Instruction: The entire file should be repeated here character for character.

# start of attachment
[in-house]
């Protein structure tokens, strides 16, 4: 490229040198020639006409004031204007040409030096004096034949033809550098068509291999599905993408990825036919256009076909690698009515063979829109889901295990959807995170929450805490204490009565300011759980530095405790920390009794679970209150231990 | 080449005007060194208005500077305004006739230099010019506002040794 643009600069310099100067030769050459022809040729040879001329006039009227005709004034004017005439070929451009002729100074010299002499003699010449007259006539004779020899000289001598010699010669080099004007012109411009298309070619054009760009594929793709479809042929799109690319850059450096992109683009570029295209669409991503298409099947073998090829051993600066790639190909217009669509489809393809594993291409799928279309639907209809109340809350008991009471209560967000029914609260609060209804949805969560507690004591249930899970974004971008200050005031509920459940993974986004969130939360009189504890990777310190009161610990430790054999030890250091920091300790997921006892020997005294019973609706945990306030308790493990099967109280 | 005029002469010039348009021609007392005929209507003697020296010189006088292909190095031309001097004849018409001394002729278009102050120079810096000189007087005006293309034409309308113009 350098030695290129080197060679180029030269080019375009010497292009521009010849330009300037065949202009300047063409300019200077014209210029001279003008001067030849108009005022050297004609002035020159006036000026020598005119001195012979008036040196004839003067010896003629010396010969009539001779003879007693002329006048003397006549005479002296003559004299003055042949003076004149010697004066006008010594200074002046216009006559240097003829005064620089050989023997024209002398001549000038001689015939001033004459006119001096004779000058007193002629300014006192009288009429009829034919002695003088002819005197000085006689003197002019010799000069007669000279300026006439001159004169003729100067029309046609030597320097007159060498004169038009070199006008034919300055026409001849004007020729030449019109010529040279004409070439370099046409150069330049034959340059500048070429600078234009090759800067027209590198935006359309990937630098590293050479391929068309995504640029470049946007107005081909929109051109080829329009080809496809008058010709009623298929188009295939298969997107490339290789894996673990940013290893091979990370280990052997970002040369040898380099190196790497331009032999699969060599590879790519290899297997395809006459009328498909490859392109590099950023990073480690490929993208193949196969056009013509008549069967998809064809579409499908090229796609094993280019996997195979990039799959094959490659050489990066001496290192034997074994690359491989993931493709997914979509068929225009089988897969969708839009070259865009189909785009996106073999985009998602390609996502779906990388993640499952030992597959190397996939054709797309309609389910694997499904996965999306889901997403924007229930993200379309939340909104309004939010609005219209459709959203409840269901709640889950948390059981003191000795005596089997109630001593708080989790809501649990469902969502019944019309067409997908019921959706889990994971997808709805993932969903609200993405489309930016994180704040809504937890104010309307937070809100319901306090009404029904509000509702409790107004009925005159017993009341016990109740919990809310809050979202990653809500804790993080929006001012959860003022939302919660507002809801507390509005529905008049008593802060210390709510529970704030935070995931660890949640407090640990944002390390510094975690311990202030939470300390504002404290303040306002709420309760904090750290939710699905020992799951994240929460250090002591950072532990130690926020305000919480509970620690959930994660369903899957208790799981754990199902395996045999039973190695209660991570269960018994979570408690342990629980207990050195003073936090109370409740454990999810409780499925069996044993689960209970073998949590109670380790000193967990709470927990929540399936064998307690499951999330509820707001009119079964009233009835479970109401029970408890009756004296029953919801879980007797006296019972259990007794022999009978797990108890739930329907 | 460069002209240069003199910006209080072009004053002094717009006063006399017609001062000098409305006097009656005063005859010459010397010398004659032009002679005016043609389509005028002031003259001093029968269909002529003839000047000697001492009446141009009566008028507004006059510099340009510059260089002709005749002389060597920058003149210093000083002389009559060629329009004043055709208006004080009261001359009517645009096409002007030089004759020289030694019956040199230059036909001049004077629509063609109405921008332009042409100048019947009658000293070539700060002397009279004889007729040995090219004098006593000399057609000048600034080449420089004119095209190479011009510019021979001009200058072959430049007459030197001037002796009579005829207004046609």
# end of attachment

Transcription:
[in-house]
């Protein structure tokens, strides 16, 4: 490229040198020639006409004031204007040409030096004096034949033809550098068509291999599905993408990825036919256009076909690698009515063979829109889901295990959807995170929450805490204490009565300011759980530095405790920390009794679970209150231990 | 080449005007060194208005500077305004006739230099010019506002040794 643009600069310099100067030769050459022809040729040879001329006039009227005709004034004017005439070929451009002729100074010299002499003699010449007259006539004779020899000289001598010699010669080099004007012109411009298309070619054009760009594929793709479809042929799109690319850059450096992109683009570029295209669409991503298409099947073998090829051993600066790639190909217009669509489809393809594993291409799928279309639907209809109340809350008991009471209560967000029914609260609060209804949805969560507690004591249930899970974004971008200050005031509920459940993974986004969130939360009189504890990777310190009161610990430790054999030890250091920091300790997921006892020997005294019973609706945990306030308790493990099967109280 | 005029002469010039348009021609007392005929209507003697020296010189006088292909190095031309001097004849018409001394002729278009102050120079810096000189007087005006293309034409309308113009 350098030695290129080197060679180029030269080019375009010497292009521009010849330009300037065949202009300047063409300019200077014209210029001279003008001067030849108009005022050297004609002035020159006036000026020598005119001195012979008036040196004839003067010896003629010396010969009539001779003879007693002329006048003397006549005479002296003559004299003055042949003076004149010697004066006008010594200074002046216009006559240097003829005064620089050989023997024209002398001549000038001689015939001033004459006119001096004779000058007193002629300014006192009288009429009829034919002695003088002819005197000085006689003197002019010799000069007669000279300026006439001159004169003729100067029309046609030597320097007159060498004169038009070199006008034919300055026409001849004007020729030449019109010529040279004409070439370099046409150069330049034959340059500048070429600078234009090759800067027209590198935006359309990937630098590293050479391929068309995504640029470049946007107005081909929109051109080829329009080809496809008058010709009623298929188009295939298969997107490339290789894996673990940013290893091979990370280990052997970002040369040898380099190196790497331009032999699969060599590879790519290899297997395809006459009328498909490859392109590099950023990073480690490929993208193949196969056009013509008549069967998809064809579409499908090229796609094993280019996997195979990039799959094959490659050489990066001496290192034997074994690359491989993931493709997914979509068929225009089988897969969708839009070259865009189909785009996106073999985009998602390609996502779906990388993640499952030992597959190397996939054709797309309609389910694997499904996965999306889901997403924007229930993200379309939340909104309004939010609005219209459709959203409840269901709640889950948390059981003191000795005596089997109630001593708080989790809501649990469902969502019944019309067409997908019921959706889990994971997808709805993932969903609200993405489309930016994180704040809504937890104010309307937070809100319901306090009404029904509000509702409790107004009925005159017993009341016990109740919990809310809050979202990653809500804790993080929006001012959860003022939302919660507002809801507390509005529905008049008593802060210390709510529970704030935070995931660890949640407090640990944002390390510094975690311990202030939470300390504002404290303040306002709420309760904090750290939710699905020992799951994240929460250090002591950072532990130690926020305000919480509970620690959930994660369903899957208790799981754990199902395996045999039973190695209660991570269960018994979570408690342990629980207990050195003073936090109370409740454990999810409780499925069996044993689960209970073998949590109670380790000193967990709470927990929540399936064998307690499951999330509820707001009119079964009233009835479970109401029970408890009756004296029953919801879980007797006296019972259990007794022999009978797990108890739930329907 | 460069002209240069003199910006209080072009004053002094717009006063006399017609001062000098409305006097009656005063005859010459010397010398004659032009002679005016043609389509005028002031003259001093029968269909002529003839000047000697001492009446141009009566008028507004006059510099340009510059260089002709005749002389060597920058003149210093000083002389009559060629329009004043055709208006004080009261001359009517645009096409002007030089004759020289030694019956040199230059036909001049004077629509063609109405921008332009042409100048019947009658000293070539700060002397009279004889007729040995090219004098006593000399057609000048600034080449420089004119095209190479011009510019021979001009200058072959430049007459030197001037002796009579005829207004046609």